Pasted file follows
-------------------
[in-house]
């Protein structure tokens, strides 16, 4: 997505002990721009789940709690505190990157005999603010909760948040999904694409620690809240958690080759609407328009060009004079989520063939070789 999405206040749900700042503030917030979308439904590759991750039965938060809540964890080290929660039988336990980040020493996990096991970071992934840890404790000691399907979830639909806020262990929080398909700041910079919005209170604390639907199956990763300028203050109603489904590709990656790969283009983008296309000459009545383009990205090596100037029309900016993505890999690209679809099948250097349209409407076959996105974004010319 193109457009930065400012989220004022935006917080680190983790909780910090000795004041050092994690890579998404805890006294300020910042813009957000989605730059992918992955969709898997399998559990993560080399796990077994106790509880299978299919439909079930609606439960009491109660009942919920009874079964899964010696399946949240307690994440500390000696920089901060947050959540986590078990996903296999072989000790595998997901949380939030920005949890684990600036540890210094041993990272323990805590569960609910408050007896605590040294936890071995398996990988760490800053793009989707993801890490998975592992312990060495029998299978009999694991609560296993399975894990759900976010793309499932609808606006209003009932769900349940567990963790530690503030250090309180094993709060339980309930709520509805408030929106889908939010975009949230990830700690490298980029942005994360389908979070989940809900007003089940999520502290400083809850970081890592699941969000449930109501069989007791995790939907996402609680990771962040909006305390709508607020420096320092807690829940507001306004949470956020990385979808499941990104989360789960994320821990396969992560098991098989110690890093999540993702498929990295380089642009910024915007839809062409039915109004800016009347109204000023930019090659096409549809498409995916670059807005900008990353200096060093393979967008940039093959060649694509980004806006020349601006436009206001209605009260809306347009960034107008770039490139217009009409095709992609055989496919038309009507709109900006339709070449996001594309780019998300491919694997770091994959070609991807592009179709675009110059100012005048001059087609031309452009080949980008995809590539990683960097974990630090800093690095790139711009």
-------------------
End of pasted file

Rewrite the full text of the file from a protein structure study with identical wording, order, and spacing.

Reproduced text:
[in-house]
């Protein structure tokens, strides 16, 4: 997505002990721009789940709690505190990157005999603010909760948040999904694409620690809240958690080759609407328009060009004079989520063939070789 999405206040749900700042503030917030979308439904590759991750039965938060809540964890080290929660039988336990980040020493996990096991970071992934840890404790000691399907979830639909806020262990929080398909700041910079919005209170604390639907199956990763300028203050109603489904590709990656790969283009983008296309000459009545383009990205090596100037029309900016993505890999690209679809099948250097349209409407076959996105974004010319 193109457009930065400012989220004022935006917080680190983790909780910090000795004041050092994690890579998404805890006294300020910042813009957000989605730059992918992955969709898997399998559990993560080399796990077994106790509880299978299919439909079930609606439960009491109660009942919920009874079964899964010696399946949240307690994440500390000696920089901060947050959540986590078990996903296999072989000790595998997901949380939030920005949890684990600036540890210094041993990272323990805590569960609910408050007896605590040294936890071995398996990988760490800053793009989707993801890490998975592992312990060495029998299978009999694991609560296993399975894990759900976010793309499932609808606006209003009932769900349940567990963790530690503030250090309180094993709060339980309930709520509805408030929106889908939010975009949230990830700690490298980029942005994360389908979070989940809900007003089940999520502290400083809850970081890592699941969000449930109501069989007791995790939907996402609680990771962040909006305390709508607020420096320092807690829940507001306004949470956020990385979808499941990104989360789960994320821990396969992560098991098989110690890093999540993702498929990295380089642009910024915007839809062409039915109004800016009347109204000023930019090659096409549809498409995916670059807005900008990353200096060093393979967008940039093959060649694509980004806006020349601006436009206001209605009260809306347009960034107008770039490139217009009409095709992609055989496919038309009507709109900006339709070449996001594309780019998300491919694997770091994959070609991807592009179709675009110059100012005048001059087609031309452009080949980008995809590539990683960097974990630090800093690095790139711009």